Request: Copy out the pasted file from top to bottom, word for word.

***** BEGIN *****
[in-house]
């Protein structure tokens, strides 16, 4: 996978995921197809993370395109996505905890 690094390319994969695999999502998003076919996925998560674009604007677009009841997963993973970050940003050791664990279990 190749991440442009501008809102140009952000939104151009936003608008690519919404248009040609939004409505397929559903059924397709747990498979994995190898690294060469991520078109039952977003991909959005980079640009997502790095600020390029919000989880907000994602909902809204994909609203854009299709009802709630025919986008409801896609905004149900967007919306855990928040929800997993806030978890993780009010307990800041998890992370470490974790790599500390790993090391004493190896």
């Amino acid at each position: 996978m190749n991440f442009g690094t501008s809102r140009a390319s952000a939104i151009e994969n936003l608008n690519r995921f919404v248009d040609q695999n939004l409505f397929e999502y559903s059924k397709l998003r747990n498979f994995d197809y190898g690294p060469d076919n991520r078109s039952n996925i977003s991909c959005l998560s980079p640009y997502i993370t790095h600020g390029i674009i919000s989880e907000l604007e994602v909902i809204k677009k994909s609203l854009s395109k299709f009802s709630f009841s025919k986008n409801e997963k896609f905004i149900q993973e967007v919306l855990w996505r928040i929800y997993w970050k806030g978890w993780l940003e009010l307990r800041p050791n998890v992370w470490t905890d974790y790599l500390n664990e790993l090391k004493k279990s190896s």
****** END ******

[in-house]
């Protein structure tokens, strides 16, 4: 996978995921197809993370395109996505905890 690094390319994969695999999502998003076919996925998560674009604007677009009841997963993973970050940003050791664990279990 190749991440442009501008809102140009952000939104151009936003608008690519919404248009040609939004409505397929559903059924397709747990498979994995190898690294060469991520078109039952977003991909959005980079640009997502790095600020390029919000989880907000994602909902809204994909609203854009299709009802709630025919986008409801896609905004149900967007919306855990928040929800997993806030978890993780009010307990800041998890992370470490974790790599500390790993090391004493190896």
């Amino acid at each position: 996978m190749n991440f442009g690094t501008s809102r140009a390319s952000a939104i151009e994969n936003l608008n690519r995921f919404v248009d040609q695999n939004l409505f397929e999502y559903s059924k397709l998003r747990n498979f994995d197809y190898g690294p060469d076919n991520r078109s039952n996925i977003s991909c959005l998560s980079p640009y997502i993370t790095h600020g390029i674009i919000s989880e907000l604007e994602v909902i809204k677009k994909s609203l854009s395109k299709f009802s709630f009841s025919k986008n409801e997963k896609f905004i149900q993973e967007v919306l855990w996505r928040i929800y997993w970050k806030g978890w993780l940003e009010l307990r800041p050791n998890v992370w470490t905890d974790y790599l500390n664990e790993l090391k004493k279990s190896s």